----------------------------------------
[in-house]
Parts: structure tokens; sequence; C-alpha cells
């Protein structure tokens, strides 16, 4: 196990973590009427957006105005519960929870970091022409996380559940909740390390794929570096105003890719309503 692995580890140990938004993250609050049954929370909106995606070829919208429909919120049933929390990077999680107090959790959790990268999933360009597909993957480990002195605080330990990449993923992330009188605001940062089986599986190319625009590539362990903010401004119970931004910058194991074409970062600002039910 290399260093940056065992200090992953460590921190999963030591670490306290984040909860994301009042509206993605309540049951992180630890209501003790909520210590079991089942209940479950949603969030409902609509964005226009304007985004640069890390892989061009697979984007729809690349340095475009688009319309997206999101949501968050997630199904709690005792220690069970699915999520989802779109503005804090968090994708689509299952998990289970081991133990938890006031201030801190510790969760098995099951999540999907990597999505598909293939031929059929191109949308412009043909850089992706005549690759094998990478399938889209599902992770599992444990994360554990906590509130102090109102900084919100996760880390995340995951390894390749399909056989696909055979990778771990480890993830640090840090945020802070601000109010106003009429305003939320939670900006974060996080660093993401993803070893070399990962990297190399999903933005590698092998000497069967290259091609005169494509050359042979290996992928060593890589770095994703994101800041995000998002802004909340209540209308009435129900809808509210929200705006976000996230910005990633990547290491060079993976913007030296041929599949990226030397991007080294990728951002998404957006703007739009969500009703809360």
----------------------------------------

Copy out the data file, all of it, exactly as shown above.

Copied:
[in-house]
Parts: structure tokens; sequence; C-alpha cells
């Protein structure tokens, strides 16, 4: 196990973590009427957006105005519960929870970091022409996380559940909740390390794929570096105003890719309503 692995580890140990938004993250609050049954929370909106995606070829919208429909919120049933929390990077999680107090959790959790990268999933360009597909993957480990002195605080330990990449993923992330009188605001940062089986599986190319625009590539362990903010401004119970931004910058194991074409970062600002039910 290399260093940056065992200090992953460590921190999963030591670490306290984040909860994301009042509206993605309540049951992180630890209501003790909520210590079991089942209940479950949603969030409902609509964005226009304007985004640069890390892989061009697979984007729809690349340095475009688009319309997206999101949501968050997630199904709690005792220690069970699915999520989802779109503005804090968090994708689509299952998990289970081991133990938890006031201030801190510790969760098995099951999540999907990597999505598909293939031929059929191109949308412009043909850089992706005549690759094998990478399938889209599902992770599992444990994360554990906590509130102090109102900084919100996760880390995340995951390894390749399909056989696909055979990778771990480890993830640090840090945020802070601000109010106003009429305003939320939670900006974060996080660093993401993803070893070399990962990297190399999903933005590698092998000497069967290259091609005169494509050359042979290996992928060593890589770095994703994101800041995000998002802004909340209540209308009435129900809808509210929200705006976000996230910005990633990547290491060079993976913007030296041929599949990226030397991007080294990728951002998404957006703007739009969500009703809360």